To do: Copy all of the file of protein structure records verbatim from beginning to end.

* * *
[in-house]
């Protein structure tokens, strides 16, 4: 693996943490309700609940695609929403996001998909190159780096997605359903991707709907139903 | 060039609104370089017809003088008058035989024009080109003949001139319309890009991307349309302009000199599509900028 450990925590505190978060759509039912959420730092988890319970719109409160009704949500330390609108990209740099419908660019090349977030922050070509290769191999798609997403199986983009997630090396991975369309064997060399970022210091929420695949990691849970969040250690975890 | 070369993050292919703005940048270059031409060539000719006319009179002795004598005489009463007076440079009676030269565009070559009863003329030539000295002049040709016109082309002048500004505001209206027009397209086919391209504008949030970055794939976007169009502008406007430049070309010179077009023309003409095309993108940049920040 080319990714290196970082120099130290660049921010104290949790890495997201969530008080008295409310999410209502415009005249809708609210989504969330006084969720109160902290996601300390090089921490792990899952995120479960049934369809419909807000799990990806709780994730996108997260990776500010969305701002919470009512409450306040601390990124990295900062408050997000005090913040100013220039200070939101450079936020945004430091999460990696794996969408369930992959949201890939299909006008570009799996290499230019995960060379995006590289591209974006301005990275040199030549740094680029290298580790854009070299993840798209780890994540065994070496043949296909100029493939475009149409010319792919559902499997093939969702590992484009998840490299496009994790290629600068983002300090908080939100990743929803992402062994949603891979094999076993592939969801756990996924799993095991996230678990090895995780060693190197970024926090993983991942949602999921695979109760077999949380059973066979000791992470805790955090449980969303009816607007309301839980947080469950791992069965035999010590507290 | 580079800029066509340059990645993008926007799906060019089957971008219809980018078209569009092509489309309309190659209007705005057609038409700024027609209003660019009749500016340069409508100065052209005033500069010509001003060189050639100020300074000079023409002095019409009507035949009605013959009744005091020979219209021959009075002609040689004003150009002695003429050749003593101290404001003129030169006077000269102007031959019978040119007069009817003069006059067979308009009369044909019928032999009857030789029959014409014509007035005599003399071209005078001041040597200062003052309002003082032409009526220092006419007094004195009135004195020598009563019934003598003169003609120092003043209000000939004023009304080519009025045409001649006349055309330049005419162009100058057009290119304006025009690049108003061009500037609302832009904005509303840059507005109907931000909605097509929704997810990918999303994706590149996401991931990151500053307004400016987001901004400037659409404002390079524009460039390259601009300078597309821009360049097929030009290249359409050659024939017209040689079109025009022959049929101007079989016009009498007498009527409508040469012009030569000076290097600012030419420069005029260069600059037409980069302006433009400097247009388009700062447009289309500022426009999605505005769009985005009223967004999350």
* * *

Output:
[in-house]
């Protein structure tokens, strides 16, 4: 693996943490309700609940695609929403996001998909190159780096997605359903991707709907139903 | 060039609104370089017809003088008058035989024009080109003949001139319309890009991307349309302009000199599509900028 450990925590505190978060759509039912959420730092988890319970719109409160009704949500330390609108990209740099419908660019090349977030922050070509290769191999798609997403199986983009997630090396991975369309064997060399970022210091929420695949990691849970969040250690975890 | 070369993050292919703005940048270059031409060539000719006319009179002795004598005489009463007076440079009676030269565009070559009863003329030539000295002049040709016109082309002048500004505001209206027009397209086919391209504008949030970055794939976007169009502008406007430049070309010179077009023309003409095309993108940049920040 080319990714290196970082120099130290660049921010104290949790890495997201969530008080008295409310999410209502415009005249809708609210989504969330006084969720109160902290996601300390090089921490792990899952995120479960049934369809419909807000799990990806709780994730996108997260990776500010969305701002919470009512409450306040601390990124990295900062408050997000005090913040100013220039200070939101450079936020945004430091999460990696794996969408369930992959949201890939299909006008570009799996290499230019995960060379995006590289591209974006301005990275040199030549740094680029290298580790854009070299993840798209780890994540065994070496043949296909100029493939475009149409010319792919559902499997093939969702590992484009998840490299496009994790290629600068983002300090908080939100990743929803992402062994949603891979094999076993592939969801756990996924799993095991996230678990090895995780060693190197970024926090993983991942949602999921695979109760077999949380059973066979000791992470805790955090449980969303009816607007309301839980947080469950791992069965035999010590507290 | 580079800029066509340059990645993008926007799906060019089957971008219809980018078209569009092509489309309309190659209007705005057609038409700024027609209003660019009749500016340069409508100065052209005033500069010509001003060189050639100020300074000079023409002095019409009507035949009605013959009744005091020979219209021959009075002609040689004003150009002695003429050749003593101290404001003129030169006077000269102007031959019978040119007069009817003069006059067979308009009369044909019928032999009857030789029959014409014509007035005599003399071209005078001041040597200062003052309002003082032409009526220092006419007094004195009135004195020598009563019934003598003169003609120092003043209000000939004023009304080519009025045409001649006349055309330049005419162009100058057009290119304006025009690049108003061009500037609302832009904005509303840059507005109907931000909605097509929704997810990918999303994706590149996401991931990151500053307004400016987001901004400037659409404002390079524009460039390259601009300078597309821009360049097929030009290249359409050659024939017209040689079109025009022959049929101007079989016009009498007498009527409508040469012009030569000076290097600012030419420069005029260069600059037409980069302006433009400097247009388009700062447009289309500022426009999605505005769009985005009223967004999350």